From a modest fundraising effort to province-wide media coverage, the efforts of a niece to get from Nova Scotia to California with her six-year-old daughter for brain surgery steamrolled to success this week.
The Nova Scotia government has heard the mounting criticism of a medical system that wouldn't pay for transportation and accommodation costs for a guardian escorting a child for out-of-country surgery.
Shannon Price was doing it on her own with the growing support of friends, family, colleagues at three jobs she holds and strangers before print and online community newspapers published her story, followed by a CBC interview and a Halifax Chronicle-Herald story.
The news Shannon, whose late mother, Sylvia, was a nurse, wanted to hear came yesterday when the provincial government announced changes would be made by June 1.
The government announced it will expand the existing Travel and Accommodations Assistance Policy to include increased support for family members.
Initially, the province agreed to pay for young Chelsea's medical expenses, airfare and accommodation, but not her mother's.
"It's a huge relief to know that we'll be reimbursed for my airfare and my hotel while we're there," Shannon told CBC News.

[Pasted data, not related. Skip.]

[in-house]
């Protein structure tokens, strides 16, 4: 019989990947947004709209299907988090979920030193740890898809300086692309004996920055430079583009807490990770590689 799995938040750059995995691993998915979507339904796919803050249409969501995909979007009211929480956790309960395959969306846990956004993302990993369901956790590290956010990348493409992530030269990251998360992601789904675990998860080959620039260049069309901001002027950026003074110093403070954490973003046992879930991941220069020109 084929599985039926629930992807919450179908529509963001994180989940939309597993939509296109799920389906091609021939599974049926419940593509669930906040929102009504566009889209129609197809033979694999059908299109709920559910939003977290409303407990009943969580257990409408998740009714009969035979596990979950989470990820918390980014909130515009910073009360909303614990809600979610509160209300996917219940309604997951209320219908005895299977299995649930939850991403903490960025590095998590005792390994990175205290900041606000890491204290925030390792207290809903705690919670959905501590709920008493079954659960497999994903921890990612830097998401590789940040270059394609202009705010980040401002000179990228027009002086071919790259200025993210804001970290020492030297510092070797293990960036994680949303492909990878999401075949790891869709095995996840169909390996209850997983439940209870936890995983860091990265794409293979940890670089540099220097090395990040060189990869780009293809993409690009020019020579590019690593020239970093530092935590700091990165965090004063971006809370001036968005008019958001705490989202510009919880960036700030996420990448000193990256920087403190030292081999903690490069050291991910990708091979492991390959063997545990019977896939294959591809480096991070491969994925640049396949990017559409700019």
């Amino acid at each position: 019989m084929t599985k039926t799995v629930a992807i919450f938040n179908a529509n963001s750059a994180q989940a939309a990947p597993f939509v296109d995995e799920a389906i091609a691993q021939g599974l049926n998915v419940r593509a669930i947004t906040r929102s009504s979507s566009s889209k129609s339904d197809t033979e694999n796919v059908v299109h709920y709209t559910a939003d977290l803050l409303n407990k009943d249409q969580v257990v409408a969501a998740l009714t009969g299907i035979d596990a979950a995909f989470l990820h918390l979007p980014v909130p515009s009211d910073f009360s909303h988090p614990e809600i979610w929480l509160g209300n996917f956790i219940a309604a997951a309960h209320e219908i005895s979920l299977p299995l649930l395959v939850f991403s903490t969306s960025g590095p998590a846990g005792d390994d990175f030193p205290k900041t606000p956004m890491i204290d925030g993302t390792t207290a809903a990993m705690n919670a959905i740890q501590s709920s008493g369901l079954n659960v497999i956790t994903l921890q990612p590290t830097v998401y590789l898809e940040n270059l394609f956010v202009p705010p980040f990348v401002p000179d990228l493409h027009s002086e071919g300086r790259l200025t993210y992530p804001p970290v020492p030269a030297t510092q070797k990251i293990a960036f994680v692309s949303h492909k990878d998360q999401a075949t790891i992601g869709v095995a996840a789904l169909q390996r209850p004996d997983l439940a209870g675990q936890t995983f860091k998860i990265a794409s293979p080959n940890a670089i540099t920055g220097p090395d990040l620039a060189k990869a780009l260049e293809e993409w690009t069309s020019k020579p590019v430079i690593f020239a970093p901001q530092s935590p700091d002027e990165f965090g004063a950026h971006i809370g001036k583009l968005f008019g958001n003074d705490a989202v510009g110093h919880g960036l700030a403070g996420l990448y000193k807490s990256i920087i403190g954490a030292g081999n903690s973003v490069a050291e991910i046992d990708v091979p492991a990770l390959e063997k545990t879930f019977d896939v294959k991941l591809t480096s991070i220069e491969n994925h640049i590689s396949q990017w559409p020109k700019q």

But, she told CBC News, what is more exciting is it it will benefit not just her, but other families.
"I think that's what I'm most excited about because not everybody can fundraise and not everybody will have the support."
The June journey to California will be less of a mental and financial burden thanks to the fundraising efforts that grew until the media and the government listened.
Congratulations to all who got involved. It warms the heart. Common sense does prevail when a community rallies and the media responds.
It makes this blogger damn proud of the media.
Now let's get young Chelsea to California for those multiple and potentially life-saving brain embolizations and surgery.